That problem is the one that Auden identified 70 years ago: In an Apollonian culture, eager for “Useful Knowledge” and technical mastery and increasingly indifferent to memory and allergic to tradition, the poet and the novelist and the theologian struggle to find an official justification for their arts. And both the turn toward radical politics and the turn toward high theory are attempts by humanists in the academy to supply that justification — to rebrand the humanities as the seat of social justice and a font of political reform — or to assume a pseudoscientific mantle that lets academics claim to be interrogating literature with the rigor and precision of a lab tech doing dissection.
At the moment both efforts look like failures. But is there an alternative? Here I would dissent a little from the sternness of Jacobs’ pessimism, since I think the Christian humanists he describes — and their secular and Jewish counterparts — had a little more short-run success than he suggests. There was real growth in humanities majors beginning in the 1950s (stronger among women than men, but present among both), and that indicator corresponded to a genuine mass interest, mediated by journalists and popularizers as well as academia, in pursuits that now seem esoteric and strictly elitist — poetry and public theology, classical music and abstract impressionism, the Great American novel and the high theory of French cinema and more.
What sustained this temporary cultural moment, middlebrow and crass but still more successfully humanistic than our own? Three forces, in particular, that are no longer with us.
First, there was a stronger religious element in midcentury culture, visible both in the general postwar religious revival and in the particular theological-intellectual flowering that Jacobs’ subjects embodied, which rooted midcentury humanism in a metaphysical understanding of life — an understanding that both ennobled acts of artistic creation and justified a strong interest in the human person, his actual person as opposed to just his brain chemistry or social role.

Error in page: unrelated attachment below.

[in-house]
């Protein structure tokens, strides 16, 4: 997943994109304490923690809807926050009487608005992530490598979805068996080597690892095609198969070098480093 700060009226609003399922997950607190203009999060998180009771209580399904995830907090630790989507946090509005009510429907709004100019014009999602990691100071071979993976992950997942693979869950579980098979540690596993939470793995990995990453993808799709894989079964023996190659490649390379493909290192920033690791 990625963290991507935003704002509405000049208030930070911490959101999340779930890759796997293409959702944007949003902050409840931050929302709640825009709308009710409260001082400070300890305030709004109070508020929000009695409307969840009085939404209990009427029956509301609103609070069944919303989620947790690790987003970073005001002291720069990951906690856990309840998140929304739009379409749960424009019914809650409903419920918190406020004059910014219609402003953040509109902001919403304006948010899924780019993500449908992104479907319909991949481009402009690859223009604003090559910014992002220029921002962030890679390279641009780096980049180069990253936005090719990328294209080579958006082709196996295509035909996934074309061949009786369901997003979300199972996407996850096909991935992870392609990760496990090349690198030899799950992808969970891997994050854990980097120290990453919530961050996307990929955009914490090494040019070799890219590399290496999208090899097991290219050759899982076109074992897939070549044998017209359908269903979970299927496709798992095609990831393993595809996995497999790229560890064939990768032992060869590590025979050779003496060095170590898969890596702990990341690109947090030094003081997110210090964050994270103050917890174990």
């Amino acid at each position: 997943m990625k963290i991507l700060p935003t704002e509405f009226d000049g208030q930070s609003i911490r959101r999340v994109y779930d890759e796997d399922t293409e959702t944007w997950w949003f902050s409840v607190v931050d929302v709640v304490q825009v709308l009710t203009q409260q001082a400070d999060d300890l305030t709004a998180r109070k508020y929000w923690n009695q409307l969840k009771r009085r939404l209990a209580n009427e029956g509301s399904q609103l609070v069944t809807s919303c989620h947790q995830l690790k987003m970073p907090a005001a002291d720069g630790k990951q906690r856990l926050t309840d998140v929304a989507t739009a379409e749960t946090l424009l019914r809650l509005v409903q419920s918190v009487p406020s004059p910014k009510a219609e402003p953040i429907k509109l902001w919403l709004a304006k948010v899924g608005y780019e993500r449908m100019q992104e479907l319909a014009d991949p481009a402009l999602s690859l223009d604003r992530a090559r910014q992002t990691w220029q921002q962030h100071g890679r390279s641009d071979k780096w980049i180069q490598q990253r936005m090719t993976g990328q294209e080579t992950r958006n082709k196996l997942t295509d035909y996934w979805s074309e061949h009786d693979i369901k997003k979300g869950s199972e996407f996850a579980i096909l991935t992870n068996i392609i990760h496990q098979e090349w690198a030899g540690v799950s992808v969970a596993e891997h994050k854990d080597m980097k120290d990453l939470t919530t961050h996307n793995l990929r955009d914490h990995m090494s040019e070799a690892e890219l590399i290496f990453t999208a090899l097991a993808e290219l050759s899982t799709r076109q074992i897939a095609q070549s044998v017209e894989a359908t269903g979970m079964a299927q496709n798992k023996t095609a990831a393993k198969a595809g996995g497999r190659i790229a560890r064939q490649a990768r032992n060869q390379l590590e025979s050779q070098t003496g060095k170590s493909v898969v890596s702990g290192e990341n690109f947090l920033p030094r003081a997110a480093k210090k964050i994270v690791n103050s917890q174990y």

Second, there was the example of a rival civilization, totalitarian communism, in which the Apollonian model had been pushed to its materialist-utopian conclusion and discovered only a ruthless, inhuman dead end.
And third, forged in response to the communist threat, there was a sense of Western identity, Western historical tradition, that could be glib and propagandistic in a from-Plato-to-NATO style, but at its best let people escape the worst of late modern afflictions, the crippling chauvinism of the now.
This precise combination is not recoverable: Communism is dead (I think), the religious landscape of the 1950s is even deader, and the humanistic history of midcentury was Eurocentric in a way that a more globalized and multiracial society could neither embrace nor sustain. But a hopeful road map to humanism’s recovery might include variations on those older themes.
First, a return of serious academic interest in the possible (I would say likely) truth of religious claims.
Second, a regained sense of history as a repository of wisdom and example rather than just a litany of crimes and wrongthink.
Finally, a cultural recoil from the tyranny of the digital and the virtual and the Very Online — today’s version of the technocratic, technological, potentially totalitarian machine that Jacobs’ Christian humanists opposed.